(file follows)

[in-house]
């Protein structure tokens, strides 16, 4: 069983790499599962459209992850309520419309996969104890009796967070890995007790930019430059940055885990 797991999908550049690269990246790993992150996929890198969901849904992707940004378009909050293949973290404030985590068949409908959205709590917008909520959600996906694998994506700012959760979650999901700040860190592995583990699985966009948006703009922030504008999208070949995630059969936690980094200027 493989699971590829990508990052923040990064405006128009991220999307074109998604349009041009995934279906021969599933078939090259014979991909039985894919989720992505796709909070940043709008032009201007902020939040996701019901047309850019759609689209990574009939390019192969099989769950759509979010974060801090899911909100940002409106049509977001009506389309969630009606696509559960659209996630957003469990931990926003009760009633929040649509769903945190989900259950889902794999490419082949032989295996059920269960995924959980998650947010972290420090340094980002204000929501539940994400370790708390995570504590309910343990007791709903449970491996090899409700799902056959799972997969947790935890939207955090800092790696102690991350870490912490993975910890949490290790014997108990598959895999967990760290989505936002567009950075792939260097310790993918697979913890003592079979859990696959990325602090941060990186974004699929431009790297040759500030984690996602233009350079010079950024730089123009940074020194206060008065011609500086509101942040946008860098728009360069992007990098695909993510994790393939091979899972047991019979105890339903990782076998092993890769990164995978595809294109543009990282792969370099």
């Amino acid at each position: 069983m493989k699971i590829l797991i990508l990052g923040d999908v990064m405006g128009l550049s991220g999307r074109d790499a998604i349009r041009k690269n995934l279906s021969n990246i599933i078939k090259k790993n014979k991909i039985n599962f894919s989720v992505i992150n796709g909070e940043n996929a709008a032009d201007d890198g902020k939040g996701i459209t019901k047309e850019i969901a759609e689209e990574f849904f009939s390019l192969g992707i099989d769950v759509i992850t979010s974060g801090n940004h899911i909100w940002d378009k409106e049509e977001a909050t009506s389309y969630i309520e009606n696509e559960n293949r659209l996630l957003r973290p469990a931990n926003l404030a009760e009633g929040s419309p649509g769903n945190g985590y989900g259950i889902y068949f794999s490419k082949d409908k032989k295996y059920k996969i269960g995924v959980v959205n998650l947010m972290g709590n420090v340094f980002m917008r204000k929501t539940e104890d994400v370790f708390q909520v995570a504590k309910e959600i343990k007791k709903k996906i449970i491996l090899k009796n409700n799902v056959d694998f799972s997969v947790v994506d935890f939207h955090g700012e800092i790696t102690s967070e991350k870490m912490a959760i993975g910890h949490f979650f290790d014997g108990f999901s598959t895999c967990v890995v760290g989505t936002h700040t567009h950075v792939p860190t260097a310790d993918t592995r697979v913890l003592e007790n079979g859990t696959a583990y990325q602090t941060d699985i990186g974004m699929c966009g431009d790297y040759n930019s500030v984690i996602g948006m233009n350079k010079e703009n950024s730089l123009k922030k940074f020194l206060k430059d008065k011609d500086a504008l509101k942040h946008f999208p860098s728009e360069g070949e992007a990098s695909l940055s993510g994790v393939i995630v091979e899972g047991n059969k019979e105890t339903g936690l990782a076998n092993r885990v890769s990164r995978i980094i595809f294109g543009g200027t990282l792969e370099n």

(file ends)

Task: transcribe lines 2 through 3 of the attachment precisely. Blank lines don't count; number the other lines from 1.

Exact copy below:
């Protein structure tokens, strides 16, 4: 069983790499599962459209992850309520419309996969104890009796967070890995007790930019430059940055885990 797991999908550049690269990246790993992150996929890198969901849904992707940004378009909050293949973290404030985590068949409908959205709590917008909520959600996906694998994506700012959760979650999901700040860190592995583990699985966009948006703009922030504008999208070949995630059969936690980094200027 493989699971590829990508990052923040990064405006128009991220999307074109998604349009041009995934279906021969599933078939090259014979991909039985894919989720992505796709909070940043709008032009201007902020939040996701019901047309850019759609689209990574009939390019192969099989769950759509979010974060801090899911909100940002409106049509977001009506389309969630009606696509559960659209996630957003469990931990926003009760009633929040649509769903945190989900259950889902794999490419082949032989295996059920269960995924959980998650947010972290420090340094980002204000929501539940994400370790708390995570504590309910343990007791709903449970491996090899409700799902056959799972997969947790935890939207955090800092790696102690991350870490912490993975910890949490290790014997108990598959895999967990760290989505936002567009950075792939260097310790993918697979913890003592079979859990696959990325602090941060990186974004699929431009790297040759500030984690996602233009350079010079950024730089123009940074020194206060008065011609500086509101942040946008860098728009360069992007990098695909993510994790393939091979899972047991019979105890339903990782076998092993890769990164995978595809294109543009990282792969370099």
């Amino acid at each position: 069983m493989k699971i590829l797991i990508l990052g923040d999908v990064m405006g128009l550049s991220g999307r074109d790499a998604i349009r041009k690269n995934l279906s021969n990246i599933i078939k090259k790993n014979k991909i039985n599962f894919s989720v992505i992150n796709g909070e940043n996929a709008a032009d201007d890198g902020k939040g996701i459209t019901k047309e850019i969901a759609e689209e990574f849904f009939s390019l192969g992707i099989d769950v759509i992850t979010s974060g801090n940004h899911i909100w940002d378009k409106e049509e977001a909050t009506s389309y969630i309520e009606n696509e559960n293949r659209l996630l957003r973290p469990a931990n926003l404030a009760e009633g929040s419309p649509g769903n945190g985590y989900g259950i889902y068949f794999s490419k082949d409908k032989k295996y059920k996969i269960g995924v959980v959205n998650l947010m972290g709590n420090v340094f980002m917008r204000k929501t539940e104890d994400v370790f708390q909520v995570a504590k309910e959600i343990k007791k709903k996906i449970i491996l090899k009796n409700n799902v056959d694998f799972s997969v947790v994506d935890f939207h955090g700012e800092i790696t102690s967070e991350k870490m912490a959760i993975g910890h949490f979650f290790d014997g108990f999901s598959t895999c967990v890995v760290g989505t936002h700040t567009h950075v792939p860190t260097a310790d993918t592995r697979v913890l003592e007790n079979g859990t696959a583990y990325q602090t941060d699985i990186g974004m699929c966009g431009d790297y040759n930019s500030v984690i996602g948006m233009n350079k010079e703009n950024s730089l123009k922030k940074f020194l206060k430059d008065k011609d500086a504008l509101k942040h946008f999208p860098s728009e360069g070949e992007a990098s695909l940055s993510g994790v393939i995630v091979e899972g047991n059969k019979e105890t339903g936690l990782a076998n092993r885990v890769s990164r995978i980094i595809f294109g543009g200027t990282l792969e370099n």